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Another way to leverage your relationships for your health is through finding a variety of ways to get active. Another team of researchers at the University of Basel found well-being was enhanced through movement, but the real key to the highest levels of well-being was through a variety of activity. Friends can help infuse more and different kinds of activities. When you’re with friends, chances are you’ll want to ensure some diversity in what you do.

Perhaps you can take a safe kick-boxing class with one friend on Monday, and do a precaution-taking yoga session with another later in the week. Or as you are getting back to the office, you can walk around your campus during a break and then meet a neighbor for some hiking after you get off work.

This kind of variety is good for your relationships, but it is also good for your physical, emotional, and cognitive health. The brain craves stimulation and when it becomes bored, mental health can suffer. Friends can help introduce and ensure the necessary assortment of activities.

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Grow and learn with confidantes

Another way you can leverage friendships for your health is by seeking out new experiences and engaging activities to do together. Research from Carnegie Mellon University finds we learn more deeply when we are more completely engaged in a process. Find opportunities with friends to do new things—rock climbing, axe throwing or cooking classes all qualify if they’re new to you. Perhaps you and a work colleague can learn a new language or build your skills in coding. The novelty effect and the process of doing things together can help you learn and cement new knowledge—and this growth and development is good for well-being.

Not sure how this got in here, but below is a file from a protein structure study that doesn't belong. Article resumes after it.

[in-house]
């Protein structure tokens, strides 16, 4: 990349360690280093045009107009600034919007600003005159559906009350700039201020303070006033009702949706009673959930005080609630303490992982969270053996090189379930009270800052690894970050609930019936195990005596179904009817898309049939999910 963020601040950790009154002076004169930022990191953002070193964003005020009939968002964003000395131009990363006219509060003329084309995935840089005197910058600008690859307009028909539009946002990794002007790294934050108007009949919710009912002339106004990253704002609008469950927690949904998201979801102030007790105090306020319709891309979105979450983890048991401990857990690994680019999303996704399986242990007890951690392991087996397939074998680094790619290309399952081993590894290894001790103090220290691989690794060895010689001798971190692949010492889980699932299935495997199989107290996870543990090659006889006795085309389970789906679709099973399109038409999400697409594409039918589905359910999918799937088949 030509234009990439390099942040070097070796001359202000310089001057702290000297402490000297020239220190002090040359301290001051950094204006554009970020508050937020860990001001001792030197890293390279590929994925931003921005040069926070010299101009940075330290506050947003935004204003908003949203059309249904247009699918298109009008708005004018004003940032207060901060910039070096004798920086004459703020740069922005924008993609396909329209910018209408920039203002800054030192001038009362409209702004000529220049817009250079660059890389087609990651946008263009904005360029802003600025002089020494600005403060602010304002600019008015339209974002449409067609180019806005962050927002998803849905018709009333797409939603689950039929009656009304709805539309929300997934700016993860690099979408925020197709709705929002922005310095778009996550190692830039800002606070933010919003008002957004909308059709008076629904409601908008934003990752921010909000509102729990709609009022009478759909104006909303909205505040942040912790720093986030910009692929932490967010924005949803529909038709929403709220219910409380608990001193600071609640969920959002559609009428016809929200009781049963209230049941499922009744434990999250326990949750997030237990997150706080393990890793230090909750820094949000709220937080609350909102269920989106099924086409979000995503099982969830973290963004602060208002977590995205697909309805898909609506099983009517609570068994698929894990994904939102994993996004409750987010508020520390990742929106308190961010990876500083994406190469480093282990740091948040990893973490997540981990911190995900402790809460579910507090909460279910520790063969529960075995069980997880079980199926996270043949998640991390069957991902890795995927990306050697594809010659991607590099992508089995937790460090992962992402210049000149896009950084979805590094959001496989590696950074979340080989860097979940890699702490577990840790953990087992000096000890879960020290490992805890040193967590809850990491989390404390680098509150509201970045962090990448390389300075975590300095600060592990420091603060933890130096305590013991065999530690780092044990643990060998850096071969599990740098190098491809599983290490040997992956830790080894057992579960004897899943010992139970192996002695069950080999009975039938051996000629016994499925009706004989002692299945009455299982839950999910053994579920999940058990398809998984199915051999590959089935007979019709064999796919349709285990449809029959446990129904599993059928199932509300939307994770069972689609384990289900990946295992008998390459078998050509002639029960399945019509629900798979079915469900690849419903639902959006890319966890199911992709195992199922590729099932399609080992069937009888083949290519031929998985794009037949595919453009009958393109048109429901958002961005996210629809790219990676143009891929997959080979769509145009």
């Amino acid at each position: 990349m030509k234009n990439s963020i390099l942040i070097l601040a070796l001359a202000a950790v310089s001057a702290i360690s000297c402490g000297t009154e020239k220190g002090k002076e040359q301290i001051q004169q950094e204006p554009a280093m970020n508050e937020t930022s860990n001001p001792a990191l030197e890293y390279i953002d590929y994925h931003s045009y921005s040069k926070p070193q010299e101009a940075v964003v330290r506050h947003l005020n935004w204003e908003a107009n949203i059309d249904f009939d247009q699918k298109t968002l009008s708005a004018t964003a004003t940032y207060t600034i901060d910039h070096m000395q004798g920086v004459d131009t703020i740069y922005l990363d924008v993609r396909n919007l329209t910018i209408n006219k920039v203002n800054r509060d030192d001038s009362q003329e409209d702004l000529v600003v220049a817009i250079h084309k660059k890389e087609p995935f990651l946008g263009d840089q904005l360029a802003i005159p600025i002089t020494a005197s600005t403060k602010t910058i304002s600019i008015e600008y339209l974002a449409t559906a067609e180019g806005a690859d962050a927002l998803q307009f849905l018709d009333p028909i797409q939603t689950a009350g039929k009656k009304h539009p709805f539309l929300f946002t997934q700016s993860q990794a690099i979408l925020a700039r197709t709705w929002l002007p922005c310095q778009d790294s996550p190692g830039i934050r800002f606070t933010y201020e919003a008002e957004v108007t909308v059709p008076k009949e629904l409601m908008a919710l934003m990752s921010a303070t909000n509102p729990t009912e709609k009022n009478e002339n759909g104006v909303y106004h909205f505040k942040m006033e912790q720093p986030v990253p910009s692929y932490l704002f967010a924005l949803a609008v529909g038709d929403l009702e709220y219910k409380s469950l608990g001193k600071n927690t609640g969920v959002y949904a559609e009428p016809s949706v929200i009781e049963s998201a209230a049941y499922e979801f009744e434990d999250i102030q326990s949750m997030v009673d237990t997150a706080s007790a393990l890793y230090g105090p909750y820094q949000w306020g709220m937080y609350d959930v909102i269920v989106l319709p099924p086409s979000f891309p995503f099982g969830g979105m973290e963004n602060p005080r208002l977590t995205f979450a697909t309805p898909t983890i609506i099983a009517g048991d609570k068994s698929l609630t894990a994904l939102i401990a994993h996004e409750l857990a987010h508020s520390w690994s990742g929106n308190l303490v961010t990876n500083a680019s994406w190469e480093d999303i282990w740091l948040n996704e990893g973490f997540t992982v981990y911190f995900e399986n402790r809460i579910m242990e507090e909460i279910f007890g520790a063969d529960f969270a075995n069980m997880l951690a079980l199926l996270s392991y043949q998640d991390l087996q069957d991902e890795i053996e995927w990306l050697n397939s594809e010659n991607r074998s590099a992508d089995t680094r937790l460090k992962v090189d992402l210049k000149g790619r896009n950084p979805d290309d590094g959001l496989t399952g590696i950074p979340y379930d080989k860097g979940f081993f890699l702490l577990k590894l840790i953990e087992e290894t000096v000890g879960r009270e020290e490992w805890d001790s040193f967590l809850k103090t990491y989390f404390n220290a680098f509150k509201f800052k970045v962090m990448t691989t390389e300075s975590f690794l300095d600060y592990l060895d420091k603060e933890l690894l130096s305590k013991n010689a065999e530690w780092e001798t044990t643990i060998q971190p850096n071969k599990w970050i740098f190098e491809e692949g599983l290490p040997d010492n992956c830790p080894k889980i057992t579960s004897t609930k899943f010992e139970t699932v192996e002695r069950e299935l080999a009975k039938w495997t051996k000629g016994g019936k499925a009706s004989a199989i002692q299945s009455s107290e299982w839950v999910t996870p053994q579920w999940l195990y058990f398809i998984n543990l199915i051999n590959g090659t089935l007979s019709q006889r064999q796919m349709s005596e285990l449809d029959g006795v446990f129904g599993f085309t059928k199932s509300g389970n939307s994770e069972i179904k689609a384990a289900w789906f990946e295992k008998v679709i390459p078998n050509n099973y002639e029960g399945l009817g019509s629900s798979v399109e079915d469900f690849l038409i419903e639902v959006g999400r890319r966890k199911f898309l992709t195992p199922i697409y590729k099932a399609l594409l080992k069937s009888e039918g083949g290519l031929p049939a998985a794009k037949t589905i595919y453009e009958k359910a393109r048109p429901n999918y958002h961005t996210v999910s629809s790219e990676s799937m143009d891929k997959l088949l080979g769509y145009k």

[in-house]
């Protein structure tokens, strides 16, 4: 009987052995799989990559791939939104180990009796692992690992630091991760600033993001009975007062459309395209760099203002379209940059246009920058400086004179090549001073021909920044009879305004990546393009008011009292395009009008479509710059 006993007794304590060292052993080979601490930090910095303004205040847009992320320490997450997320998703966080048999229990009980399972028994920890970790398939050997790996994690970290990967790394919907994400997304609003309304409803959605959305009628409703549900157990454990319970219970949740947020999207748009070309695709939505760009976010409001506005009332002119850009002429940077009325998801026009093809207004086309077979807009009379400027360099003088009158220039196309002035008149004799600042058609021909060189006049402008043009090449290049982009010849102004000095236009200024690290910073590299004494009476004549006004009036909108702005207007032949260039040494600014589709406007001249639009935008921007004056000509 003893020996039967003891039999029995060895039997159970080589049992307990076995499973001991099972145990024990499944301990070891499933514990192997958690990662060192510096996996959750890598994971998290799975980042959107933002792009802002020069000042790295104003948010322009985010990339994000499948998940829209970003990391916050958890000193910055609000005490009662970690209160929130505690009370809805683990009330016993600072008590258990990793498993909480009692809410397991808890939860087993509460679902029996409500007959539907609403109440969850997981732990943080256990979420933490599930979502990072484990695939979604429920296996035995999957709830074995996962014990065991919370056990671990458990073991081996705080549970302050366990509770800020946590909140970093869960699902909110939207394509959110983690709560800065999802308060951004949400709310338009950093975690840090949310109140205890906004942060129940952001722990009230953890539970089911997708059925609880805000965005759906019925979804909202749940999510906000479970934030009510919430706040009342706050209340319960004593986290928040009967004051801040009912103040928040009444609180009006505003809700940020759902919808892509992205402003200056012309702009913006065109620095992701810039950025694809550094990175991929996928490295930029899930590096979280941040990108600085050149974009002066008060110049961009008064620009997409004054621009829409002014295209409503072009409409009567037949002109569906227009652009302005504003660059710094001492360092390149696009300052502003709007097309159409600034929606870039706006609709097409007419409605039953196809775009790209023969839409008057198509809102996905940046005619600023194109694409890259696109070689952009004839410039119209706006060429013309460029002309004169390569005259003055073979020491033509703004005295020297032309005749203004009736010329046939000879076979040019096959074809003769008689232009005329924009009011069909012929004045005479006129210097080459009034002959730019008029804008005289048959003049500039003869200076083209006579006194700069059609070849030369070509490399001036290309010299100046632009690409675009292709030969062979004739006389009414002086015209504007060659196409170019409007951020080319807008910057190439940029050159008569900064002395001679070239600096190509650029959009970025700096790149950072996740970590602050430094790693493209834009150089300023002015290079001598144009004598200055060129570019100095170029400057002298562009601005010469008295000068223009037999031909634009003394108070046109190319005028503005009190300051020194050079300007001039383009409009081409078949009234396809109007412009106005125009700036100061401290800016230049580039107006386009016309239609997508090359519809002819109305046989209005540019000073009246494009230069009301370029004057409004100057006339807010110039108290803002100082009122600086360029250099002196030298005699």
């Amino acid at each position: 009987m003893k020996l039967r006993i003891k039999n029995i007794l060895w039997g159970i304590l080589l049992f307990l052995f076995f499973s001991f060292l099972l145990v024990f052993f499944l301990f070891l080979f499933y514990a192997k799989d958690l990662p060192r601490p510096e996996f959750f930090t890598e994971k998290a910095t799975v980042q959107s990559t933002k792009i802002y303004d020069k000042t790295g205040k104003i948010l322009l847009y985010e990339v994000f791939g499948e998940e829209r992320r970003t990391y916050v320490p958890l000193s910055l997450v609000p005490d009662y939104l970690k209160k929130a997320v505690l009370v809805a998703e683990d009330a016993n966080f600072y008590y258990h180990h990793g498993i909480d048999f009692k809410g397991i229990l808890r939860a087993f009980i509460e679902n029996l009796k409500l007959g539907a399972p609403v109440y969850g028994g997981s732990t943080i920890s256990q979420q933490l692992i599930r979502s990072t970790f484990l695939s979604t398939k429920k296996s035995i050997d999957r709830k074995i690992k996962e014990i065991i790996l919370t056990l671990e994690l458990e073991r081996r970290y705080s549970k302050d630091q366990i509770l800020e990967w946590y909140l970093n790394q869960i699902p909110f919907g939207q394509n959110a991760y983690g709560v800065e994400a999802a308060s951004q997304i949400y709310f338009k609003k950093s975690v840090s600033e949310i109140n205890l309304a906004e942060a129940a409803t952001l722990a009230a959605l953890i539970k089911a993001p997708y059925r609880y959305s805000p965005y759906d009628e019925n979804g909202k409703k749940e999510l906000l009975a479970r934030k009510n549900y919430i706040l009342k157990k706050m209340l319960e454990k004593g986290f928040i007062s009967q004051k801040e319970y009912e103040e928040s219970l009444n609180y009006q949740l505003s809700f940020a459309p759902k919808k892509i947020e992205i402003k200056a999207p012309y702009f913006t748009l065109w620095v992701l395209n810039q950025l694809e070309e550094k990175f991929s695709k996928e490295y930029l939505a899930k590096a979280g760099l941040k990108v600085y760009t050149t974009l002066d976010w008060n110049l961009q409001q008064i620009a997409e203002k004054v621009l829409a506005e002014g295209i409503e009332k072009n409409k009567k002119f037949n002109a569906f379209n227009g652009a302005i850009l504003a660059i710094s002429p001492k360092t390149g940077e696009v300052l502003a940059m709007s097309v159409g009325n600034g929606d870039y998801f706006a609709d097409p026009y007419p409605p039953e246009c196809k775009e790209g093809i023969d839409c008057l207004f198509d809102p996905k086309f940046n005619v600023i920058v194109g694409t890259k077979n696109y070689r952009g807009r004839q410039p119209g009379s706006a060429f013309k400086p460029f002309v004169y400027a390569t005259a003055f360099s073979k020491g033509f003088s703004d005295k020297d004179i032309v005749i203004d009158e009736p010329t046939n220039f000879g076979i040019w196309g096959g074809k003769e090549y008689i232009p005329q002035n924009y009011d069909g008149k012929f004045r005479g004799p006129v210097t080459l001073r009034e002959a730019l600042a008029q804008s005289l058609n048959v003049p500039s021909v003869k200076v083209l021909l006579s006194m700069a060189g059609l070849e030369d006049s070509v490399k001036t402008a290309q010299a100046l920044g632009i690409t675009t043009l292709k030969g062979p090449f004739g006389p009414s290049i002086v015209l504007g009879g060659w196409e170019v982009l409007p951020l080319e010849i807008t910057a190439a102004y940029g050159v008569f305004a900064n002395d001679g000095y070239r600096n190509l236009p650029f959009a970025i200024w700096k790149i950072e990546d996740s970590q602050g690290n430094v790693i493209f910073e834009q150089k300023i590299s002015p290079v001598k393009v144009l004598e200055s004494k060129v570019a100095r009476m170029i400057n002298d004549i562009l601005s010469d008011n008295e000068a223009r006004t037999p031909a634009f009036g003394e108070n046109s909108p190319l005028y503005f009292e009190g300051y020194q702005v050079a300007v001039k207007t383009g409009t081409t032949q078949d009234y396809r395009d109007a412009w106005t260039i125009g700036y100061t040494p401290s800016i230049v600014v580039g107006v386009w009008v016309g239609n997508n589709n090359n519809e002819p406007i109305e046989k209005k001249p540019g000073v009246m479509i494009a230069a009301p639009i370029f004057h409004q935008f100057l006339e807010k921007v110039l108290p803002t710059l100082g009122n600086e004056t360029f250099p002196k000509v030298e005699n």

Study after study shows getting together with friends and colleagues is good for your health. While this may seem terribly straightforward, in reality, there’s some terrific new science that can drive not just whether you connect, but how you connect and the types of activities and events that can bring you the most happiness and fulfillment.


Tracy Brower, PhD, is a sociologist focused on work, workers, and workplace, working for Steelcase. She is the author of The Secrets to Happiness at Work.